I have been programming Programmable Logic Controllers (PLCs) for the last 5 years. I’ve finally decided to take some time and share the knowledge I’ve acquired over the multiple roles I had within manufacturing sites.
Arren Bradley has been my platform of choice due to the fact that I’ve received critical training focused on these controllers early on in my career.
As an Electrical Engineer, I had never taken a class on PLCs before I started working. Furthermore, I had no idea what they were. It seems that the industrial manufacturing industry is extremely secretive about the technology and has a hard time training younger individuals on their technology. However, there is a massive gap between what is industry needs in terms of individuals who know these systems and graduates coming out of universities and trade schools.
Many opportunities exist in the manufacturing sector which requires some knowledge of PLCs, HMIs, and other control related technologies.
In this first tutorial, I will be covering the process of connecting to a brand new MicroLogix 1100 PLC. This process may seem obvious, but presents quite a few challenges which I had to face many times.
Ethernet Configuration on MicroLogix 1100 PLC
Before we jump into the hardware, it’s important to verify the current settings on the processor.
Most PLCs are equipped with an LCD screen which will provide the user with information. In terms of connecting to the device, we’re looking for an IP address.
For a MicroLogix 1100 PLC, you will find this information in Advanced Settings > ENET Cfg.
Once you reach this settings page, you will be presented with information about the Physical Address (MAC), the IP as well as the Subnet Mask for the controller. For a brand new controller, the user will be presented with a screen which displays the MAC address only. It’s important to take a note of it as it will be used in BOOTP later in this tutorial.
Configuring the Port Settings of our Computer
It’s very important to get the computer settings right before you can talk to your PLC.
In case of a brand new PLC, it’s important to give our Network Card the opportunity to set the IP address based on what the PLC will supply. To do so, open the Control Panel, navigate to the Network Settings and set the IPv4 address to “Obtain an IP Address Automatically”. By selecting this option, you will be able to see the PLC through the BOOTP utility.
Once the setting takes effect, launch BOOTP from your programs and allow the computer to scan for connected devices.
Within a minute or two, you should see the PLC (by MAC address) listed within the window. Select the PLC, click “add relation” and enter an IP address of your choice. Verify that the IP was taken by the PLC by visiting the exact same screen as described above. At this point, you should see the MAC as well as the IP address in the settings screen of the PLC.
Establishing Connection through RSLinx
RSLinx is the networking communication tool for Allen Bradley hardware. It allows one to establish a connection to a PLC or any other device over Rockwell networks. Within the tool, one will find “drivers” which can be used to scan the network for miscellaneous devices.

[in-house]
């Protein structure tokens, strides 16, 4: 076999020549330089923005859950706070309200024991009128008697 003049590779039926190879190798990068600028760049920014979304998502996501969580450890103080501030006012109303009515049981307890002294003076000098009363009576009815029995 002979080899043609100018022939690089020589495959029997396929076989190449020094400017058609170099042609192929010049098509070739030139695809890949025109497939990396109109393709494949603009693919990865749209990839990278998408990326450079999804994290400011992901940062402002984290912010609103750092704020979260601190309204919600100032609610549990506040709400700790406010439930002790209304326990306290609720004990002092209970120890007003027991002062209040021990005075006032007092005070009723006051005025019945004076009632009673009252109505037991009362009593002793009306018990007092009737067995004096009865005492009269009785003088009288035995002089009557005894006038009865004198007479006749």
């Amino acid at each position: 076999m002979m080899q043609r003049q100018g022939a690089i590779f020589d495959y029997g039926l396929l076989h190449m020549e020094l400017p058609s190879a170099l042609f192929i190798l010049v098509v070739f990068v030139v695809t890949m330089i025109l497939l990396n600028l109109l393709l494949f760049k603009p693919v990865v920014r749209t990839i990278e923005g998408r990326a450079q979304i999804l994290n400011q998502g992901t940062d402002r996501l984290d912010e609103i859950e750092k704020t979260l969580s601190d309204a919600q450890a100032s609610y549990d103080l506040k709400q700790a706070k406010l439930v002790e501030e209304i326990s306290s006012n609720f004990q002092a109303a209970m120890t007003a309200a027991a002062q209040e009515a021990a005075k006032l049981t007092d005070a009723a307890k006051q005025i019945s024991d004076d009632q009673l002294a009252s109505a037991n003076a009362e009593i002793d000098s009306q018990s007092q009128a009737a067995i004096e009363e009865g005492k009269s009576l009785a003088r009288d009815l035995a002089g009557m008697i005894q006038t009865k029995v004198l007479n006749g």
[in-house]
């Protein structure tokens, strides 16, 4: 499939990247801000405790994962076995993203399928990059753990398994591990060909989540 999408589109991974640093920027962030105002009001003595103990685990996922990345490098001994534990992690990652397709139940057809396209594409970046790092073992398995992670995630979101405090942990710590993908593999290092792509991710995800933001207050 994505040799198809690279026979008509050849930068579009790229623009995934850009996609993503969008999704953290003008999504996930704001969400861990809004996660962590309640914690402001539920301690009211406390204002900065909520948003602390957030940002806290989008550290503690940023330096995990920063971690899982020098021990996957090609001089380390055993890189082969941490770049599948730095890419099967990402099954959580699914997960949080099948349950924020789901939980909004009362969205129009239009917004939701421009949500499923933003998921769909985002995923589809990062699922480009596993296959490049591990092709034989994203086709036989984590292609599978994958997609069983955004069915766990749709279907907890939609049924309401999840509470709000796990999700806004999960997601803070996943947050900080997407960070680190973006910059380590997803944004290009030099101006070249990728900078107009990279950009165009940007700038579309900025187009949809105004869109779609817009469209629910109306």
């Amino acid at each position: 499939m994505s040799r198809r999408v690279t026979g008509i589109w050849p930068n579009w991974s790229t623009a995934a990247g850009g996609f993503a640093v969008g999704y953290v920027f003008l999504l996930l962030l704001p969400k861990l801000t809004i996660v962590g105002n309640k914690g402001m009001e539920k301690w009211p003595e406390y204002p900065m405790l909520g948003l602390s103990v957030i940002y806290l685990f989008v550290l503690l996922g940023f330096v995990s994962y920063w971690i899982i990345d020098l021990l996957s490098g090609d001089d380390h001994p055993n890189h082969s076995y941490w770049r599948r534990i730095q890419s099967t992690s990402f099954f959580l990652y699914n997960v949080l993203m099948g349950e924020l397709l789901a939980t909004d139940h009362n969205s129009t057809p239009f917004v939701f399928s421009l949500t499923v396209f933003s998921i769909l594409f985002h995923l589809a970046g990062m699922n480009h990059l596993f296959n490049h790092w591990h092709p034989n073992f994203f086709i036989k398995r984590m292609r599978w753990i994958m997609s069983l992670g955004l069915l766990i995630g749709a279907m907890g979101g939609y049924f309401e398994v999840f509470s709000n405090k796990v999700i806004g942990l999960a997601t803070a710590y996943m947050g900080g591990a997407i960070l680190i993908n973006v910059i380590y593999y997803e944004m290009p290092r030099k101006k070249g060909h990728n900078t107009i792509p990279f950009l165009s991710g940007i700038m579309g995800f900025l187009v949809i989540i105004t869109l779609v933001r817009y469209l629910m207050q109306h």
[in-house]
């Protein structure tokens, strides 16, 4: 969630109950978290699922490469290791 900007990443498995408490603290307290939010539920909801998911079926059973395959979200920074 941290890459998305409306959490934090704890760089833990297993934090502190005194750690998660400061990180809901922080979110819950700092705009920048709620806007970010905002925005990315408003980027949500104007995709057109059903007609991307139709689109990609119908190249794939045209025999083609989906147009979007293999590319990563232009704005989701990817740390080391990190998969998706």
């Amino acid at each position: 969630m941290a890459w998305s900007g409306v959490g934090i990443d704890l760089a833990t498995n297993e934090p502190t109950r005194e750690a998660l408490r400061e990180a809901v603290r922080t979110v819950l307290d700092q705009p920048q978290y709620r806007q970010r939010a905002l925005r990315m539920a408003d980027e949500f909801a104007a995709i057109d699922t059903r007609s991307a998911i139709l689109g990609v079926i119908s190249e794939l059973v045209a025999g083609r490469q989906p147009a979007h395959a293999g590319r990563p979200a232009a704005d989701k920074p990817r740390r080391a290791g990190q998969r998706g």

In our case, the first step will be to connect the PLC to the computer (this step should have already been completed previously) and set the IP address of the PC to be on the same network. In my tutorial, I’ve set the IP address to be 192.168.1.40 for the PLC and 192.168.1.200 for the PC.
By adding an EtherNet/IP driver to the RSLinx software, I’m able to scan for the appropriate device and verify that a link has been established to my PLC. If there is no link, the PLC icon will be a red cross indicating that the signal is not reaching the device.
Working with RSLogix 500
RSLogix 500 is an environment which allows one to establish a connection and program PLC devices. Although newer tools (such as RSLogix & Studio 5000) have been developed by Rockwell, RSLogix 500 is still widely used within the industry. For the most part, this tool offers the same capabilities as the newer versions. However, it’s much less intuitive and creates challenges for those who aren’t accustomed to working with it.
If you’re working with a brand new controller, it will have no program loaded on it. Therefore, go into “New”, select the type of controller you’re working with (in my case it’s a MicroLogix 1100) and create a blank program.
To connect to the PLC, go into “Comms” > “System Comms”, locate the PLC of your choice and hit Download (WARNING: downloading to a PLC will mean that you’re erasing absolutely everything that’s currently on it.). If there is already a program on the PLC, you should be using the Upload button which will transfer the program from the LPC onto your computer.
You’re now Online with the controller!
Conclusion on Establishing a Connection with a MicroLogix 1100 PLC
Once you’ve gone through the process a few times, it becomes much easier working with different kinds of controllers, RSLinx, BOOTP & RSlogix 500.